26 April 2012

Large numbers of dolphins dying

As reported by MSNBC:
Conservationists counted 615 dead dolphins along a 90-mile stretch of beaches in Peru, a wildlife group said Wednesday, and the leading suspect is acoustic testing offshore by oil companies.

"If you can count 615 dead dolphins, you can be sure there are a great many more out at sea and the total will reach into the thousands,” Hardy Jones, head of the conservation group BlueVoice.org, said in a statement after he and an expert with ORCA Peru walked the beaches.

Indeed, the head of a local fishermen's association told Peru21.pe that he estimated more than 3,000 dolphins had died so far this year, based on what he saw in the water and on beaches.

BlueVoice.org stated that "initial tests ... show evidence of acoustical impact from sonic blasts used in exploration for oil." The ORCA Peru expert, veterinarian Carlos Yaipen Llanos, said that while "we have no definitive evidence," he suspects acoustic testing created a "marine bubble" -- in essence a sonic blast that led to internal bleeding, loss of equilibrium and disorientation.

BlueVoice.org noted that the U.S. has suspended similar testing in the Gulf of Mexico due to recent sightings of dead and sick dolphins. The ban was set to last through the dolphins' calving season, which ends in May. 
Photo via BoingBoing.


  1. I can't find anything about a sonic "marine bubble", a phrase that made me curious to understand the mechanics.

    It did lead me to learn more about anthropocentric sonic impact beneath the ocean surface. First task was to find my way past the hundreds of postings and re-postings of various versions of the story of these dolphin deaths in Peru, many rather hyperbolic.

    There seems to be no serious disagreement that exploration drilling produces noise, as do many other human activities, though it's argued that exploration isn't as big a producer, a concern, as some other activities. Measurements as high as 180-220 decibels are possible, though it's interesting to note that the blue whale produces sounds as loud as 190 decibels, and other whales 170-180.

    In this, as in any discussion, it's also useful to view this impact in context of other human impacts: WWF reports research indicating 1000 cetaceans (whales, dolphins, etc) drown in fish nets each day, more than 300,000 a year. (http://www.worldwildlife.org/who/media/press/2003/WWFPresitem625.html)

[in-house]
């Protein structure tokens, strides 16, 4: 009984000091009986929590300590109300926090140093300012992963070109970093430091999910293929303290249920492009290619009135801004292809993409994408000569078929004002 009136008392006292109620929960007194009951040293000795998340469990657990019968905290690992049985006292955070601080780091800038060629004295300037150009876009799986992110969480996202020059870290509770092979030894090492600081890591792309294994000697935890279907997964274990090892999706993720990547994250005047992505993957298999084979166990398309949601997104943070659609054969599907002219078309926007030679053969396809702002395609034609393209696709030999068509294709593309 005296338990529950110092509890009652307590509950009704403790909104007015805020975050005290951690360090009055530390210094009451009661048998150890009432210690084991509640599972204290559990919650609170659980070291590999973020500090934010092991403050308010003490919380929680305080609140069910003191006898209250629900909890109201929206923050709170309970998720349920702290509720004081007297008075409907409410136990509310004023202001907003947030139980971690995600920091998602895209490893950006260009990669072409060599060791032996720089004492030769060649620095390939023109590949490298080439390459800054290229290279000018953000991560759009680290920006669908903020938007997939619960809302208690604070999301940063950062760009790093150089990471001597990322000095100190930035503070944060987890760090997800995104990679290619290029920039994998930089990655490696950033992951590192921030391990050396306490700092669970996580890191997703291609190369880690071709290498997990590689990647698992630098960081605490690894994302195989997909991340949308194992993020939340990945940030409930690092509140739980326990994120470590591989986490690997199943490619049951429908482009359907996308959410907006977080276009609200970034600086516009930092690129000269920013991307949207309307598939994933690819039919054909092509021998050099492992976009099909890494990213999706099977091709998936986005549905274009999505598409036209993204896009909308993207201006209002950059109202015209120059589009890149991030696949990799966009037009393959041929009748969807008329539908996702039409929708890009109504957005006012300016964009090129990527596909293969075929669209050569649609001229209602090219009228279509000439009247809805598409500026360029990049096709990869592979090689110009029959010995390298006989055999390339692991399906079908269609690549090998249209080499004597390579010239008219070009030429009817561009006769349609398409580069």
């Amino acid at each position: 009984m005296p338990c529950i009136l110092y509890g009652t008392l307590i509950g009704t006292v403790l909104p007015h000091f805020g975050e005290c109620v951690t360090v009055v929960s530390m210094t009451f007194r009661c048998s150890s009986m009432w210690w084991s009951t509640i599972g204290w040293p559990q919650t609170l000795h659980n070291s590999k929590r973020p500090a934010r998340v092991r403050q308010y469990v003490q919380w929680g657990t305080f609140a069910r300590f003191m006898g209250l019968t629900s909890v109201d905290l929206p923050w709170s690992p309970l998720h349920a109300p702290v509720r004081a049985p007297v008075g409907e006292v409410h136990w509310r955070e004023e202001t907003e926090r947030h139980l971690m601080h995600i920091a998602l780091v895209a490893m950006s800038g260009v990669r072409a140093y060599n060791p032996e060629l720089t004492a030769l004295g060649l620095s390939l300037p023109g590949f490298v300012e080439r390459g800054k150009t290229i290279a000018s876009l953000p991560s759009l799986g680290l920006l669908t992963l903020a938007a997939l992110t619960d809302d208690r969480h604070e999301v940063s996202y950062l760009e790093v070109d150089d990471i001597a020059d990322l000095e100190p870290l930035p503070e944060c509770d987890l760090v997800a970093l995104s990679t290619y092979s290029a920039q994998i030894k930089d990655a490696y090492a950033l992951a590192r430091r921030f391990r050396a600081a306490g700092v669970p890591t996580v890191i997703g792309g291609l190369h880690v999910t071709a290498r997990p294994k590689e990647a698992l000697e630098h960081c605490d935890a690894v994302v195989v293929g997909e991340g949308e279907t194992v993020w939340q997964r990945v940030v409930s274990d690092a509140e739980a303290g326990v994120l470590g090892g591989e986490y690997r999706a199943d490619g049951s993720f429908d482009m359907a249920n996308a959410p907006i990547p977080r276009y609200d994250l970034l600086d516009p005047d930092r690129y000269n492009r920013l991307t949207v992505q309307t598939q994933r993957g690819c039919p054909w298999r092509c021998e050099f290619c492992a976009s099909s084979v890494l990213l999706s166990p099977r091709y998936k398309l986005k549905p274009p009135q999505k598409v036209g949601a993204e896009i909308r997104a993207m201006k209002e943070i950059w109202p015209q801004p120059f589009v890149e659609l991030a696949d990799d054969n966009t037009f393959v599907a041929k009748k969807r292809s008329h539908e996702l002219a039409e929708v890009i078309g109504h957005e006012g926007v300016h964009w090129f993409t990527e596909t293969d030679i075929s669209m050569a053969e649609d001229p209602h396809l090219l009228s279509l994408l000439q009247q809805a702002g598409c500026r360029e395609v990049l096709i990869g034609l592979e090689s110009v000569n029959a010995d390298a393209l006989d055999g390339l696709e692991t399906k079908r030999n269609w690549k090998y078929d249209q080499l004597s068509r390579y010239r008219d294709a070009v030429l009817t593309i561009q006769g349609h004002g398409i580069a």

Minnesotastan, you spark so many interesting research forays for me =-)

    1. embeetee, I agree with the lack of info available under the term "marine bubble" (or "sonic bubble"). The earliest use of that term I found was in a Peru Today publication that was probably translated from the Spanish.

      For more information on the topic in general, a better search term would be "acoustic trauma", which yields for example this article back in 2005 -


      or search sonar + death.

      There's a lot out there if you can find it.

  2. Thanks for that, Minnesotan, will read more. My note on context, however, is I believe important. Same goes for windmill towers, which take a big hit for bird deaths but actually are a very tiny source compared to others.

    My point here is, of course, not that we shouldn't care to try to reduce them, only that we can't lose perspective. We save perhaps hundreds of thousands of cetaceans by focusing on reducing fish net drownings, surely lower hanging fruit if our goal to is reduce the number of cetacean deaths caused by humans.


    Dolphins thought at this point to be because of a virus.

    Pelicans too, a funny coincidence (don't mean anything by that, simply saying what could affect both?)...but then, coincidences often are just that, nothing more than a statistical curiosity.

    1. Yikes, typos, sorry:

      My point here is not, of course, that we [...]

      We'd save perhaps [...]

      I presume if they're sensitive to the sonar they'd tend to flee it, as we would flee loud noises. So wouldn't starting up a sonar session with ramping volume be a reasonable solution, given them time to move far enough to escape the discomfort and possible eventual damage? This is too simple an idea for it not to have been considered, so I would guess it has and found not helpful.

      I'd assume that no other cetacean would want to be anywhere near a blue whale when it sounds off, either, at 190 dB.


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